Need Versus Risk When Issuing a TRP

Posted in Temporary Resident Permit

inadmissible to Canada

An inadmissible person's need to enter or remain in Canada must be compelling and sufficient enough to overcome the health or safety risks to Canadian society.

Before an officer can issue a TRP, he must consider the factors that make the person's presence in Canada necessary (family ties, job qualifications, economic contribution, attending an event) and the intent of the legislation (protecting public health and the healthcare system).

Factors to Consider

A TRP can be issued for up to three years. Will the TRP be valid for re-entry or for only one trip?




  • What was the seriousness of the offence?
  • Did the crime involve physical harm or violence?
  • What was the punishment received for the offence?
  • What are the chances of successful settlement without committing further offences?
  • Were drugs or alcohol involved?
  • Is there evidence that the person has been reformed or is rehabilitated?
  • Is there a pattern of criminal behaviour?
  • · Is the person eligible for a pardon or rehabilitation?
  • How long has it been since the offence occurred?
  • Is the person suffering from a communicable or contagious disease?
  • How severe is the person's anticipated need for health or social services in relation to the demand for these services by Canadian residents?
  • What is the cost of the treatment?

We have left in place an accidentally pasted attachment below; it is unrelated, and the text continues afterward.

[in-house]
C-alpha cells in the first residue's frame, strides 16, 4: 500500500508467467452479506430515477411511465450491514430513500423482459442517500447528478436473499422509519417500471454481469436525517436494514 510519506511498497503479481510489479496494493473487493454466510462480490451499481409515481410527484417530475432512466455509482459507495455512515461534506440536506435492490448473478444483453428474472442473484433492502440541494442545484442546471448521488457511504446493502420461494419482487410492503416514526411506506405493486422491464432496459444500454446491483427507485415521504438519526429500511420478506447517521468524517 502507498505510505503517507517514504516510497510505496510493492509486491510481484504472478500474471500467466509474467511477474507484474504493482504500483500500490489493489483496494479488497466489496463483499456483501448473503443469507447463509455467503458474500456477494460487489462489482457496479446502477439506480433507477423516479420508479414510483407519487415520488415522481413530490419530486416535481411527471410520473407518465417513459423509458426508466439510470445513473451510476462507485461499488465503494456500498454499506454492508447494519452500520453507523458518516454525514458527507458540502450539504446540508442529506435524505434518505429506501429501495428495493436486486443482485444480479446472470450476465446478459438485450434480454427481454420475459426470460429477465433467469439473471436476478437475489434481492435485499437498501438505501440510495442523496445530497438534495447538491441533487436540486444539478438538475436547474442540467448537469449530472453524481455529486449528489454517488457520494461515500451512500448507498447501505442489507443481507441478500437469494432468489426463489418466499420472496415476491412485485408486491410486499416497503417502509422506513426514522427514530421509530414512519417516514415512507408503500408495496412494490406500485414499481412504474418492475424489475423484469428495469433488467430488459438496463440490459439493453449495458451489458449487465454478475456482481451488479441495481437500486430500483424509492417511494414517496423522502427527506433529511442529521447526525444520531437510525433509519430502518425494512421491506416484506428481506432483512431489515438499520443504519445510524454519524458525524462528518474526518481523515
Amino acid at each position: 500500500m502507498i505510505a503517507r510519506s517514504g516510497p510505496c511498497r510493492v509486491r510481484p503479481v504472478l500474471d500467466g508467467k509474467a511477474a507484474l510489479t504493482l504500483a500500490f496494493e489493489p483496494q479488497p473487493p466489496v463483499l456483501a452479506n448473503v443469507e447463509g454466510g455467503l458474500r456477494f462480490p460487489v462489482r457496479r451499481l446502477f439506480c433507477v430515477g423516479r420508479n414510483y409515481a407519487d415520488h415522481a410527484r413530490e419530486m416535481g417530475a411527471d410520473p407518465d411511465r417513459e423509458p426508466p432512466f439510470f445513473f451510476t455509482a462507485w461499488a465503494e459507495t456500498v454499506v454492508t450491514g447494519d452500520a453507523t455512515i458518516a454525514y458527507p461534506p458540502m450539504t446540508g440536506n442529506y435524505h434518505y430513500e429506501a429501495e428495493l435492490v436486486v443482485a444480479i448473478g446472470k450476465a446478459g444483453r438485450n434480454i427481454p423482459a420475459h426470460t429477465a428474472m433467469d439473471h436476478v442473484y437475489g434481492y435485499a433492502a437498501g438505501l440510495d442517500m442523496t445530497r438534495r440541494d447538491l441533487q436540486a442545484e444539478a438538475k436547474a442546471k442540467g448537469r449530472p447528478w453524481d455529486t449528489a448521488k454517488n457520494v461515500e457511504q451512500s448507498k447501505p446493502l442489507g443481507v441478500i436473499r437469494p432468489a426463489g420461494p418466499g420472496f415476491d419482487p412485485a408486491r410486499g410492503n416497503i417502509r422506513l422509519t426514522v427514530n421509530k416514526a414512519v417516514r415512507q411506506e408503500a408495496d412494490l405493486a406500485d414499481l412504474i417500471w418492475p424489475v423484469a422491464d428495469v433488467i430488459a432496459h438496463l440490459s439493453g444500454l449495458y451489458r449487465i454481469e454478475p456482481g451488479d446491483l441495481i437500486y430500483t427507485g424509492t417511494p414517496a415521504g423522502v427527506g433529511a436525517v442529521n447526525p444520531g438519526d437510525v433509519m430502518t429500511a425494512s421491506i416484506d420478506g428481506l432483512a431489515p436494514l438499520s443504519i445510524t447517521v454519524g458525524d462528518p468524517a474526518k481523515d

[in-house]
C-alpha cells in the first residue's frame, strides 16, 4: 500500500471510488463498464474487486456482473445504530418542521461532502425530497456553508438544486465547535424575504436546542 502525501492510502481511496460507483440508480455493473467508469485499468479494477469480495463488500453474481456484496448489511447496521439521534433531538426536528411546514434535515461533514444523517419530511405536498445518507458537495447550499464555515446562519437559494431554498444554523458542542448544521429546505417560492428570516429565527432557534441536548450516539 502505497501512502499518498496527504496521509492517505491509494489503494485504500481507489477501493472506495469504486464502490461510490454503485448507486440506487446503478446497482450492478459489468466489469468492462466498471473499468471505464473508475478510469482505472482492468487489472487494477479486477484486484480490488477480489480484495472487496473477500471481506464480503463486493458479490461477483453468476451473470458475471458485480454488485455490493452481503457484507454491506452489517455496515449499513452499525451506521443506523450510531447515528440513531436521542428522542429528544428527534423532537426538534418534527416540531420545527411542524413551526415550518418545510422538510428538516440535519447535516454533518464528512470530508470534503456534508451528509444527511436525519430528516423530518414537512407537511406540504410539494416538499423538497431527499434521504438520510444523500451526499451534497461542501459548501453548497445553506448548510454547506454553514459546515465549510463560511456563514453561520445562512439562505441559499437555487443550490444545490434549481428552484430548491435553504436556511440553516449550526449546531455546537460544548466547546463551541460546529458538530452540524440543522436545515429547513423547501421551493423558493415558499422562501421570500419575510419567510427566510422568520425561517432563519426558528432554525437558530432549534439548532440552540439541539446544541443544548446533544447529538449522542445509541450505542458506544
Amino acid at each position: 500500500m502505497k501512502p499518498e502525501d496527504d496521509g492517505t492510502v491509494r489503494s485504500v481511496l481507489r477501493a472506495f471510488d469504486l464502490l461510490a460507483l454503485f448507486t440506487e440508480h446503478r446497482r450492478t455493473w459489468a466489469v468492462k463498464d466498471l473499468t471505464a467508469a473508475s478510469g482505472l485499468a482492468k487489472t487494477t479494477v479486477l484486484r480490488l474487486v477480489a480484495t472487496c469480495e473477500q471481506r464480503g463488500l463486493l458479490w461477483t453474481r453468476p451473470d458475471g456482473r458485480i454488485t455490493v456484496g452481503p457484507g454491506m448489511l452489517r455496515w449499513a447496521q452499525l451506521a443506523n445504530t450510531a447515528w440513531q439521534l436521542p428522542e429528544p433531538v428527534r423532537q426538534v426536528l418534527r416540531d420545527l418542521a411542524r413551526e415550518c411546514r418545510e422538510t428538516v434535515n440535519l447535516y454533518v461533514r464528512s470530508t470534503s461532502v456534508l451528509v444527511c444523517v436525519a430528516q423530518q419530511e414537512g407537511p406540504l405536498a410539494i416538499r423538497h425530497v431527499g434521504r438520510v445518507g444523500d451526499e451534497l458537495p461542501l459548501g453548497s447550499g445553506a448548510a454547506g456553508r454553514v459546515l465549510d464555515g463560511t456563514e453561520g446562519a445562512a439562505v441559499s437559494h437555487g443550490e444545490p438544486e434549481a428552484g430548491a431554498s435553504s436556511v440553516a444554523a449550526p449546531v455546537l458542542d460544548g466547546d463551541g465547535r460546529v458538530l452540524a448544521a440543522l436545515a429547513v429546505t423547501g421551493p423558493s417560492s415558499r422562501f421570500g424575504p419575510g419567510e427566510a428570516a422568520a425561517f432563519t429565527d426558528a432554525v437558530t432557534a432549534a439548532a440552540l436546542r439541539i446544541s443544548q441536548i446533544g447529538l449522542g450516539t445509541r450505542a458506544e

• How will the costs be covered?
  • Will provincial public health insurers provide insurance coverage?
  • Is this a first-time visit and is the person unaware of their inadmissibility?
  • Is there an economic benefit for Canadians if the person is coming for business reasons?
  • Is this an urgent family situation such as a funeral, wedding or other low-risk compassionate reason?
  • Is this a minor inadmissibility, such as a student with a valid Study Permit but an expired visa?
  • Is there a pattern of previous or multiple violations of the Act or Regulations?
  • Are there public controversial elements to the case that warrant a referral to National Headquarters?
  • Is there a settlement risk, as persons continuously on a permit for a specified period of time will be granted permanent residence?

Before You Enter Canadian Border:

Prior to coming to the border and asking to be allowed entry when you have an inadmissibility issue, it is important that you consider the following:

  • a description of the inadmissibility and its equivalent in the Canadian Criminal Code
  • a description of the compelling reasons to warrant the issuance of the TRP and how the need outweighs the risk:
    • economic contribution
    • national interest
    • personal reasons
    • political visit
    • ministerial intervention
  • relevant circumstances which should prompt a favorable decision
  • duration of the TRP as it corresponds with the purpose of the trip
  • a description of the reasons for either granting entry

Tags: Need Versus Risk When Issuing a TRP TRP Temporary Resident Permit (TRP) Denied entry to Canada Canadian Temporary Residence Canadian Immigration

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